Warner’s article to criticise the plan is, alas, so clich├ęd in its objections it reads like a knee-jerk, spluttering rejection, more than a real analysis. Certainly, his use of the terms “plainly bonkers ideas” and “crackpot policies” leans the article more in the direction of mocking abuse than academic rigour. Warner’s objections take on such a familiar, scaremongering form that it is difficult to believe that any real or fresh thought was put into them. The title refers to a supposed danger of the UK being reduced to a clone of Zimbabwe, whose Hyperinflation disaster since the late-2000’s has reduced its native dollar to one-quadrillionth the value of a US dollar, as of June this year.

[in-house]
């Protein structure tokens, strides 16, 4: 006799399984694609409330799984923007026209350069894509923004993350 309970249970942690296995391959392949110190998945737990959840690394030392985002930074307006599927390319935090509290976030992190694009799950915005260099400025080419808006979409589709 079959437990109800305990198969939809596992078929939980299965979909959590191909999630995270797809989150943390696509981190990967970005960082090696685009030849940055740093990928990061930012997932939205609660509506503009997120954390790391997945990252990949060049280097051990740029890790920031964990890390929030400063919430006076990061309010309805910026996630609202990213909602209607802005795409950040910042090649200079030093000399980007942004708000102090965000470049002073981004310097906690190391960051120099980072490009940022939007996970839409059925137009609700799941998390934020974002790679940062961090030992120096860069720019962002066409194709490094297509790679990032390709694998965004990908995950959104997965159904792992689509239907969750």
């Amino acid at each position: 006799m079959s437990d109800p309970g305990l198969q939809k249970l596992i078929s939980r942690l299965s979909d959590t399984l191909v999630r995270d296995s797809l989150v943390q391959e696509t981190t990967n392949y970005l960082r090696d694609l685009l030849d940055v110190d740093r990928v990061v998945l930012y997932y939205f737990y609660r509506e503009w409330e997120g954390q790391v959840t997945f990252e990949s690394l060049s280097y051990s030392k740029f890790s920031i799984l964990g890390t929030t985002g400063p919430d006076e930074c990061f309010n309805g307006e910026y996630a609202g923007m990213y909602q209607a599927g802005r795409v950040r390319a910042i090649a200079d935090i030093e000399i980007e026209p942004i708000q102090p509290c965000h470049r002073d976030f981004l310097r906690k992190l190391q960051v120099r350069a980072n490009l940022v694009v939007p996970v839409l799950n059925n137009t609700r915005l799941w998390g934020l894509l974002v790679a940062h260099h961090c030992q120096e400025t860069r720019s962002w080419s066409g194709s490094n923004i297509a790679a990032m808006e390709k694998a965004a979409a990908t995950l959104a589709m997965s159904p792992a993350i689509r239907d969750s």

Of course, there is a pretty sizeable issue in comparing the UK to Zimbabwe, which is that the two economies are almost nothing alike. In Zimbabwe, a poorly-thought-out and needlessly-violent land reform program has devastated its agricultural industry, a doubly-crippling blow when exports of crops, especially tobacco, are critical to the nation’s balance-of-trade. Knock-on effects of the wars in neighbouring Congo have added to the hardships. Further, Robert Mugabe’s oppressive regime, which at times borders on transposed Apartheid, has led to the country facing economic sanctions from the outside world. The infrastructure of Zimbabwe, a country that only came into fully-independent being less than forty years ago, is many decades behind that of Britain, and its industrial base and infrastructure are thus absolutely minuscule in comparison.